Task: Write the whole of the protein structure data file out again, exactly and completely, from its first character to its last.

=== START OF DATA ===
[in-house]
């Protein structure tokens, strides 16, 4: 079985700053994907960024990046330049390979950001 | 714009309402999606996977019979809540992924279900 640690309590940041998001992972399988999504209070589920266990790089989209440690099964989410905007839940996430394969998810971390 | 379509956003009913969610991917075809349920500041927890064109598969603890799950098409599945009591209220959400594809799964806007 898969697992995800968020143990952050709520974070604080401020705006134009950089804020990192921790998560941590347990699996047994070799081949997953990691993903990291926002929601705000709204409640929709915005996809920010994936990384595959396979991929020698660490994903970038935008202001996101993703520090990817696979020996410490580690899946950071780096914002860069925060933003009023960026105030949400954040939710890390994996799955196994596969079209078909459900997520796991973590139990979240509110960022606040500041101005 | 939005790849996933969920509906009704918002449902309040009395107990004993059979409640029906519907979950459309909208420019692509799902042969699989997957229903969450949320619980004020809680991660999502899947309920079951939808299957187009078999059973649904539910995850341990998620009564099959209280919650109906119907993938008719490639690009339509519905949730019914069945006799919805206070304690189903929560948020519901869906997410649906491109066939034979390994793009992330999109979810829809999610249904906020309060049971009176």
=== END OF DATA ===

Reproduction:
[in-house]
């Protein structure tokens, strides 16, 4: 079985700053994907960024990046330049390979950001 | 714009309402999606996977019979809540992924279900 640690309590940041998001992972399988999504209070589920266990790089989209440690099964989410905007839940996430394969998810971390 | 379509956003009913969610991917075809349920500041927890064109598969603890799950098409599945009591209220959400594809799964806007 898969697992995800968020143990952050709520974070604080401020705006134009950089804020990192921790998560941590347990699996047994070799081949997953990691993903990291926002929601705000709204409640929709915005996809920010994936990384595959396979991929020698660490994903970038935008202001996101993703520090990817696979020996410490580690899946950071780096914002860069925060933003009023960026105030949400954040939710890390994996799955196994596969079209078909459900997520796991973590139990979240509110960022606040500041101005 | 939005790849996933969920509906009704918002449902309040009395107990004993059979409640029906519907979950459309909208420019692509799902042969699989997957229903969450949320619980004020809680991660999502899947309920079951939808299957187009078999059973649904539910995850341990998620009564099959209280919650109906119907993938008719490639690009339509519905949730019914069945006799919805206070304690189903929560948020519901869906997410649906491109066939034979390994793009992330999109979810829809999610249904906020309060049971009176």